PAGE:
By Jim Bowman
Sen. Harmon, Rep. Lilly, Galewood town hall, September, 2013. The alderman had sat down after declining to comment on the questions and complaints which she had just heard from her constituents over the past hour of the meeting which she had not called.
As the meeting drew to a close, a woman called for Lilly and Harmon to "be a moral voice" in their roles as public officials.
Something in her voice set Lilly off. "My morals cannot be questioned," she responded, as the woman protested that she had been misunderstood. Lilly ignored her. "You are talking about me as an individual," she said, reaching her highest state of indignation yet.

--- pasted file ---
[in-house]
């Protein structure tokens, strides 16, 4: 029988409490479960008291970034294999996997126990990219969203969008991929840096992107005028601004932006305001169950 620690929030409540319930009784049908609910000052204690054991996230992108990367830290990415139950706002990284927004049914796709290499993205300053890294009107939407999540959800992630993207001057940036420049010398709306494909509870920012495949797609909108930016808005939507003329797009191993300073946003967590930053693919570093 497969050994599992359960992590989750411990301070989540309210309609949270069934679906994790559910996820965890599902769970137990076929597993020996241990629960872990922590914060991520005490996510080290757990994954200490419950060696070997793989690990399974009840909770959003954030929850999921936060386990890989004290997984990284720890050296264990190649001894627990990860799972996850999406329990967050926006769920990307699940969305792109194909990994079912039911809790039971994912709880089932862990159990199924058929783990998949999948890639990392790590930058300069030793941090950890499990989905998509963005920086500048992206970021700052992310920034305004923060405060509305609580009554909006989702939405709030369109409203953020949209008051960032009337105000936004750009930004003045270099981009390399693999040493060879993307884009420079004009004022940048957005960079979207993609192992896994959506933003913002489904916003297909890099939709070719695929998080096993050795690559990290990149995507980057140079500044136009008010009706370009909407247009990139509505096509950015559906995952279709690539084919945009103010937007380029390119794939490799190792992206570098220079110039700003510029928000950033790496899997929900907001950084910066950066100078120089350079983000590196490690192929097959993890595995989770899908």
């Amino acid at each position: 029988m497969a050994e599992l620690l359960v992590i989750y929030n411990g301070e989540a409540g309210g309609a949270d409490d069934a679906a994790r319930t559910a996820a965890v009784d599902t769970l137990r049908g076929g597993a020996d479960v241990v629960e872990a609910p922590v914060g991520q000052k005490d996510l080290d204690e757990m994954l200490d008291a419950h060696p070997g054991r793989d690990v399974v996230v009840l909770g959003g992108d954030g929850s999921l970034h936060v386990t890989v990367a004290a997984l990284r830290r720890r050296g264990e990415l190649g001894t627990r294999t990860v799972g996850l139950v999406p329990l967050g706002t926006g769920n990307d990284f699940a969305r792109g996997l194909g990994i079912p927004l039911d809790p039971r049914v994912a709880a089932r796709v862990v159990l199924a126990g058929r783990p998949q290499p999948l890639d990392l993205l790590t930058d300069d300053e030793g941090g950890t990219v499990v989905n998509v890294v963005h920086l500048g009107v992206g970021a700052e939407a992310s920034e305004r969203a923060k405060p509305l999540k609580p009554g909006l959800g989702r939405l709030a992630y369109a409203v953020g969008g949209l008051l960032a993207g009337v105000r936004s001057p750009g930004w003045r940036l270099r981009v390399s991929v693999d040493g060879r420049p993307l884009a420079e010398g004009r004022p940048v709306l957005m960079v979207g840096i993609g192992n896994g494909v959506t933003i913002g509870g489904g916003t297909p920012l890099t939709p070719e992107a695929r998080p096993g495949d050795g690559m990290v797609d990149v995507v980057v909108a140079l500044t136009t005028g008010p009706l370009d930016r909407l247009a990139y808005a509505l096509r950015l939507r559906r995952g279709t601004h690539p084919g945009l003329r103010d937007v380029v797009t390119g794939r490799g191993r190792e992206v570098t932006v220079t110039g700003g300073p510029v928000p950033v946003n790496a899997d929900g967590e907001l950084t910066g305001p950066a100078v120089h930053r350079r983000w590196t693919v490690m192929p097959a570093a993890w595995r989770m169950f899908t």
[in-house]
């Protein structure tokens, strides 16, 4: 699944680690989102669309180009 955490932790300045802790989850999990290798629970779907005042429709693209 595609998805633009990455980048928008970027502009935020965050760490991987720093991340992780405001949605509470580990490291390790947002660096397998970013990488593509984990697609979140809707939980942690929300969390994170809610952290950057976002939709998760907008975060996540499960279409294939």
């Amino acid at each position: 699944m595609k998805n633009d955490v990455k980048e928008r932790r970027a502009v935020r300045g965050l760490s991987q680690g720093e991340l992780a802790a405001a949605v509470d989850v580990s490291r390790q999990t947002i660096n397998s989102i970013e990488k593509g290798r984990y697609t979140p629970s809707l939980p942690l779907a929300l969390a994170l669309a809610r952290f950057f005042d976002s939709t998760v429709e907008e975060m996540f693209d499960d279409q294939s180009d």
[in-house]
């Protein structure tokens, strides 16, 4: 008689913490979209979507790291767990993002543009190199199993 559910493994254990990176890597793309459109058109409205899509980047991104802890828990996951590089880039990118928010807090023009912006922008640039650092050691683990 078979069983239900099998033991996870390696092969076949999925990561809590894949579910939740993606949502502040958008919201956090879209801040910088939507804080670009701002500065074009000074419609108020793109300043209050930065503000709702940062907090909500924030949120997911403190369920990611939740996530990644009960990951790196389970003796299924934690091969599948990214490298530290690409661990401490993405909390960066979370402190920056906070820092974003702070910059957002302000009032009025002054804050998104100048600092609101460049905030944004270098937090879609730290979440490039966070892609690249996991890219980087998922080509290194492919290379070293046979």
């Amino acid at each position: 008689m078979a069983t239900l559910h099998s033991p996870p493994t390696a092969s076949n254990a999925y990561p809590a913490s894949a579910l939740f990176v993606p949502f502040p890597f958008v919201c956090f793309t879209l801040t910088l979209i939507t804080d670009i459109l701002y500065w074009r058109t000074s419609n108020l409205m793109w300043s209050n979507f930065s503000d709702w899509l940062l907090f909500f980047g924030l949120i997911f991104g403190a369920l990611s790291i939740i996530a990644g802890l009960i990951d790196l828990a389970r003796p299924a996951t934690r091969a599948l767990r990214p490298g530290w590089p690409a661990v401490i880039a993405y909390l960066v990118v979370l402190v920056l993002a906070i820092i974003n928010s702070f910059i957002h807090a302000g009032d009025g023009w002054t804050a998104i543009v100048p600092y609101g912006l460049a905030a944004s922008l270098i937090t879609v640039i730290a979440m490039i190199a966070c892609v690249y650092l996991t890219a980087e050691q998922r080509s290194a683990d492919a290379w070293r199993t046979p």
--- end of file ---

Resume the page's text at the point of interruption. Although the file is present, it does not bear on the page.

The meeting ended a few minutes later. Lilly thanked all for coming, adding as a pledge of continuing interest, "I want you to contact me."
She did not say how to do this, but people could look it up. I did after the Franklin Park meeting in July and tried to contact her, as I said earlier. Got no answer.
Harmon closed with thanks of his own.
More to come, from Illinois Blues: How the Ruling Party Talks to Voters— available in paperback, epub and Amazon Kindle formats.
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